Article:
What do students say about cheating?
In our recent research with university students in Australia and New Zealand*, we found that awareness of other students cheating is trending down from a high of 30% in 2020, to 24% in 2021, and now to a low of 15% in 2022.
To tackle the challenge of cheating as a self-reported topic, our research with Studiosity focused on self-reported awareness rather than own behaviour.
The results of this study show that awareness of cheating is higher with younger students aged 18 to 19. From the data, it remains unclear if this reflects a reduction in cheating as students progress through their studies, or if older students are less likely to discuss cheating overall.
Reflecting the higher awareness in students aged 18-19, awareness of others cheating is also more prevalent for full-time (20%) versus part-time (10%) students. When it comes to study disciplines, reported cheating awareness was highest for Medicine (25%) and lowest for Languages (13%).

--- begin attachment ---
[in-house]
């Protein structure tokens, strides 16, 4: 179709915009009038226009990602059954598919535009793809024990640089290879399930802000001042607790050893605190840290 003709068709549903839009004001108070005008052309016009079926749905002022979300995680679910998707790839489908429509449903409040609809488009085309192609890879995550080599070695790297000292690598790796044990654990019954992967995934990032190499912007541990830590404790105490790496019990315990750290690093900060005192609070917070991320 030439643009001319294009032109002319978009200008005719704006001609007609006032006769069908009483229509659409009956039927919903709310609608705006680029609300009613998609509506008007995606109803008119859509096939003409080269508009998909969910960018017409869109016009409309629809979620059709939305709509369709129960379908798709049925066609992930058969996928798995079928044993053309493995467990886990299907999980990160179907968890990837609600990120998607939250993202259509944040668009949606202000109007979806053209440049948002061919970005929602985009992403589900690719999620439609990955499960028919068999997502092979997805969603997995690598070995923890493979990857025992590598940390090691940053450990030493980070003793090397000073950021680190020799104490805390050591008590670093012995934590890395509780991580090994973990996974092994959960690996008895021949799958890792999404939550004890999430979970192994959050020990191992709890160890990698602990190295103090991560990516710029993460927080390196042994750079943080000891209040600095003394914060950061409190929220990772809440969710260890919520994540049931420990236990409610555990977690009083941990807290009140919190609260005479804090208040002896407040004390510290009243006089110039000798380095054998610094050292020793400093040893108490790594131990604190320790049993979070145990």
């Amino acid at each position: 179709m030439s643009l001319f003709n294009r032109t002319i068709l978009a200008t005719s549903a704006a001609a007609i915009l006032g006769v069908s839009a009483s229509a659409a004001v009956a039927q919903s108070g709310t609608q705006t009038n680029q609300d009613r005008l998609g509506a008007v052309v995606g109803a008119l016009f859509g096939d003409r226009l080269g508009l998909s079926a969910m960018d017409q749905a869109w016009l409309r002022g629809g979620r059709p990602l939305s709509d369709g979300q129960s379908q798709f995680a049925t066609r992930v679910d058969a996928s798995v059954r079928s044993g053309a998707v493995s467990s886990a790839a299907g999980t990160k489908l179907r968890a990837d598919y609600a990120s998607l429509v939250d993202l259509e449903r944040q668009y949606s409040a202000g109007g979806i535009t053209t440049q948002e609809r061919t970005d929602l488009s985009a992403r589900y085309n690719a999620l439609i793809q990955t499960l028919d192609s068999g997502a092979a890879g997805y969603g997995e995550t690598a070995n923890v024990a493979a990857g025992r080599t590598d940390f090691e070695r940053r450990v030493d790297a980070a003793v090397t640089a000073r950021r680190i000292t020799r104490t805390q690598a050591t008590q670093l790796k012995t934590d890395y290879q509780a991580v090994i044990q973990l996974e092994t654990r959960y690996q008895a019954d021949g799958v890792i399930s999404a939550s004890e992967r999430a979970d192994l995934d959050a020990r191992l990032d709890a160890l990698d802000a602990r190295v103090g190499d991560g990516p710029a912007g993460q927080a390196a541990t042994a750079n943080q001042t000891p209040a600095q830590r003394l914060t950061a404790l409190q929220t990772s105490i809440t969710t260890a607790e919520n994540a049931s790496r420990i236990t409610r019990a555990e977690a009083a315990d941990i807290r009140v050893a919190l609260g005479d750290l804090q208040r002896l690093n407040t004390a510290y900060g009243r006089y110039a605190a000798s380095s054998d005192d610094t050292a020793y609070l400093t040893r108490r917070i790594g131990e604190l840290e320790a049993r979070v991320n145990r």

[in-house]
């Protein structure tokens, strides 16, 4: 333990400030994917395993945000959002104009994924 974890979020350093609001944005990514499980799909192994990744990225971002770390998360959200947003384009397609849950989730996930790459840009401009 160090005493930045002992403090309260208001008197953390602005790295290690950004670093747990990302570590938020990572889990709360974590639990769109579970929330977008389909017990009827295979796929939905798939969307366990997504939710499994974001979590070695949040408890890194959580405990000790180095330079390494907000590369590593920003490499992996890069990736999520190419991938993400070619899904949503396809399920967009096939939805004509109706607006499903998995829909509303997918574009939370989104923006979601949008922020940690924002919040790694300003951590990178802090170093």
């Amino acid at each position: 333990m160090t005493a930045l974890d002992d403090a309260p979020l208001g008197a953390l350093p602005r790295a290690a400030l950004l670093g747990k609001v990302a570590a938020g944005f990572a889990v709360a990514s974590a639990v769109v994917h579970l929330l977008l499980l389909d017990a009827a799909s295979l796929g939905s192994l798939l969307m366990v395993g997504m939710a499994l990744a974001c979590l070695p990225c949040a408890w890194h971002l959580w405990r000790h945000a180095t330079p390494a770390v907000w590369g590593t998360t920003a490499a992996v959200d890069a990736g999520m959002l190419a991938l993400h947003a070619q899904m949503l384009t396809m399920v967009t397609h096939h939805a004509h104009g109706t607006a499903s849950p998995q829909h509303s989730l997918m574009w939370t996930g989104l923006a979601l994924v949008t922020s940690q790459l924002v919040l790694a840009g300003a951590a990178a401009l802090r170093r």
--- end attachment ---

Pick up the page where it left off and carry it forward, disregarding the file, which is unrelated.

Student comments shed light on cheating-related issues, including understanding exactly what constitutes cheating, use of online study assist Web sites, impact of open book exams, anti-cheating technology, as well as changes to evaluation and examination methods due to the impact of COVID-19.
Other students noted that closed-book exams were at-odds with real life and work, where “you aren’t set to do tasks with nothing but your brain to assist you. You have access to research and peers to help with your work tasks.”
On academic integrity and asking for help
For students, their lecturers or other university staff are the number 1 source of information for academic integrity (50%), ahead of the orientation process (19%) and student services (16%).
Overall, 92% of students agree that they feel confident that they can avoid plagiarism or unintentional cheating. However, there were some differences based on demographic factors such as age and cultural and linguistic diversity. While a total of 75% of students feel confident that they can approach their university about getting help with assessments, Culturally and Linguistically Diverse (CALD) students had lower confidence than non-CALD students, 69% versus 77%. Likewise, younger students aged 18 to 23 had lower confidence than those 24 and over (71% vs. 80%).